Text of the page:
Employee engagement may be the greatest issue facing businesses in the modern era. The 4th Revolution – the age of artificial intelligence, augmented reality and digital everything – means the job market and demand for skills are constantly in flux, leaving the relationship between organisations and their employees stretched further than ever before. In this article, we’ll examine how to redress this fraying connection, and specifically how learning and development departments are the key torchbearers for employee engagement going forward. If they fail to rise to the task, we could begin to see yet more well-established businesses fall prey to start-ups and innovation companies.
Over 75% of all Internet users are on social media. Facebook, Instagram, LinkedIn, Twitter and more, have now invaded our everyday lives, and added a new dimension not only to the way that we communicate, but also to the way we learn!
With social media, communication is no longer a one-to-one conversation, but rather a one-to-the-community, or community-to-community conversation. The power of an individual using this medium cannot be understated, given that major social revolutions in our recent history such as the Arab Spring were fuelled by Facebook.
I recently posted a blog containing three tips on how to use Dr. Robert Cialdini’s Six key principles of influence to drive learner engagement with your elearning and on your LMS. I talked about reciprocity, social proof and commitment. In this post I’m going to talk about the other three principles in Cialdini’s book and how they could be used to drive more visits to your LMS.
I’ve read the word ‘Millennial’ so many times in articles, branding and advertising over the last few months, that I can just about muster up the strength to type the word myself. Like it or loathe it, they’re topical for a reason, because by 2025, 3 out of 4 workers globally will be Millennials.
Whilst it’s flattering so many employers are taking an interest in how to engage and work with Millennials, a lot of it seems misdirected and based around loose stereotypes. So, to help those who may have been blind-sighted by the media here’s a ‘Dummie’s guide to Millennials, by a Millennial.’
An implicit code of conduct follows a company from the first cup of coffee poured in the morning, to the last person switching off the office lights at night. Although appearing trivial at first, social expectations such as filling the kettle when it’s empty or returning stationery to a colleague when you have finished using it are perfect examples of how behavioural patterns become expected within a work/social environment. Although the examples given may seem trivial, problems can occur when an organisational culture conflicts with the standards set by regulators.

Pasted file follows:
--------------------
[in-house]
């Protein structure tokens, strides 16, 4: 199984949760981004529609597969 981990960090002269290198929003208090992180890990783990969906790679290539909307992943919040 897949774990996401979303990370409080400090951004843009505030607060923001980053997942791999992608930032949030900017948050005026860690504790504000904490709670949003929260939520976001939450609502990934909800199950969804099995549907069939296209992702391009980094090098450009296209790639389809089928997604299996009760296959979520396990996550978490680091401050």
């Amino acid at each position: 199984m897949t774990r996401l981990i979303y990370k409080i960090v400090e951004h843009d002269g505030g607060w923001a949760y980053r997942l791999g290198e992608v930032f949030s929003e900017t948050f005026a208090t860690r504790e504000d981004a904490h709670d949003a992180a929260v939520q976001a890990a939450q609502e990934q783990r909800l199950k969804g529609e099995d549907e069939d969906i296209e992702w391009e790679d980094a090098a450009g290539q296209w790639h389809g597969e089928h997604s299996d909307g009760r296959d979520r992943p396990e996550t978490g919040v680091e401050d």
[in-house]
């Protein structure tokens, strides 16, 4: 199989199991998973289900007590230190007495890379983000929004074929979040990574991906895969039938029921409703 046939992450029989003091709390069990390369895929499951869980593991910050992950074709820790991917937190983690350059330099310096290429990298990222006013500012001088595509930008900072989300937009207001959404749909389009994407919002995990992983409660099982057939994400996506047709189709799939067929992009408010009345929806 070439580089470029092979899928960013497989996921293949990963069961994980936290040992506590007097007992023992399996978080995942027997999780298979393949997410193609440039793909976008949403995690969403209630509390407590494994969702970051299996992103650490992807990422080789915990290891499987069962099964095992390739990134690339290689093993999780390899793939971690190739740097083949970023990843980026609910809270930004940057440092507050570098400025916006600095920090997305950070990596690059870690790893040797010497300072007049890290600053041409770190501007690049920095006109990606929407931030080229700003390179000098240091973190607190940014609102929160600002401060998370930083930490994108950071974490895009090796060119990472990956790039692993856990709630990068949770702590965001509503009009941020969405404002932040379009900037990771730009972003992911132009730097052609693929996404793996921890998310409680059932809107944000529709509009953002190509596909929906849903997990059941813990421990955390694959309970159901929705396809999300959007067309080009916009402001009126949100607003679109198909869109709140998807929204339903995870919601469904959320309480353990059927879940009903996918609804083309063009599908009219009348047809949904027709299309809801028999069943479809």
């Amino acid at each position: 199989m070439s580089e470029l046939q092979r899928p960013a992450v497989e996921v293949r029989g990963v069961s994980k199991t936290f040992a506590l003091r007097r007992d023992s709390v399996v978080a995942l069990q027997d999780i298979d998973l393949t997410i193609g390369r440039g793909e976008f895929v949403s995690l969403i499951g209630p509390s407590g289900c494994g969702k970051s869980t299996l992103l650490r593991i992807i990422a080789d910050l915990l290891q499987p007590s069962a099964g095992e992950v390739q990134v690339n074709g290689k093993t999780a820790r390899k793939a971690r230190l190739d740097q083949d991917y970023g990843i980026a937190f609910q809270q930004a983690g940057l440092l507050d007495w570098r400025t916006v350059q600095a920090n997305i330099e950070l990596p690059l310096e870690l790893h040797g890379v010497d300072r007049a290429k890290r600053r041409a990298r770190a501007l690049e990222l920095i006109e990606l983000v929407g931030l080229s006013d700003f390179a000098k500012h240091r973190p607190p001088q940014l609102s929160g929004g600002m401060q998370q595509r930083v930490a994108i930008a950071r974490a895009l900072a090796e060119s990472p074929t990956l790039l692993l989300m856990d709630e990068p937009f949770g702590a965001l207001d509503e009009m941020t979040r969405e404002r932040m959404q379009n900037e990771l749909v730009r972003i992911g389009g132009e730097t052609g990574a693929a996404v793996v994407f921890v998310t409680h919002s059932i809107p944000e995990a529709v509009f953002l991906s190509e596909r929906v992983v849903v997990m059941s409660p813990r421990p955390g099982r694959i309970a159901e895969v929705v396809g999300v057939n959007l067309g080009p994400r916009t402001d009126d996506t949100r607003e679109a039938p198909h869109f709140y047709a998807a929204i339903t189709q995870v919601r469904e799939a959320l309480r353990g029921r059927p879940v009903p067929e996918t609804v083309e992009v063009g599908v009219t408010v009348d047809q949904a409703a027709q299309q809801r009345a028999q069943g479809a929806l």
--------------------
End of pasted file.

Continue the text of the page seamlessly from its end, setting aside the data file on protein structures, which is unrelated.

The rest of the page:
This is especially true of “Millennials” or generation Y workers born between the beginning of the 1980s and mid-1990s. Having made their first steps on to the career ladder at the beginning of the new century, they bring with them new expectations and standards in the workplace.
Rejecting one-size-fits-all learning also means rejecting the delusion of a “total” learning platform
It was interesting to see a recent article proclaiming something along these lines: the age of generic, one-size fits all learning is finished! It seemed like the article was simultaneously a tearful salute to the baroque glories of a golden age of elearning courses like Model T Ford cars and a trumpet blast to welcome its replacement: personalised learning, the wondrous future!
But this “era of one-size fits all learning” never existed. As I have mentioned in a previous post, the practice and experience of learning has always been highly personalised. The Socratic method is personalised and that is 2,400 years old. It is just that now our learning technology is catching up. But it’s good to see growing recognition of what we’ve been working on and talking about throughout the year: personalisation is absolutely indispensable.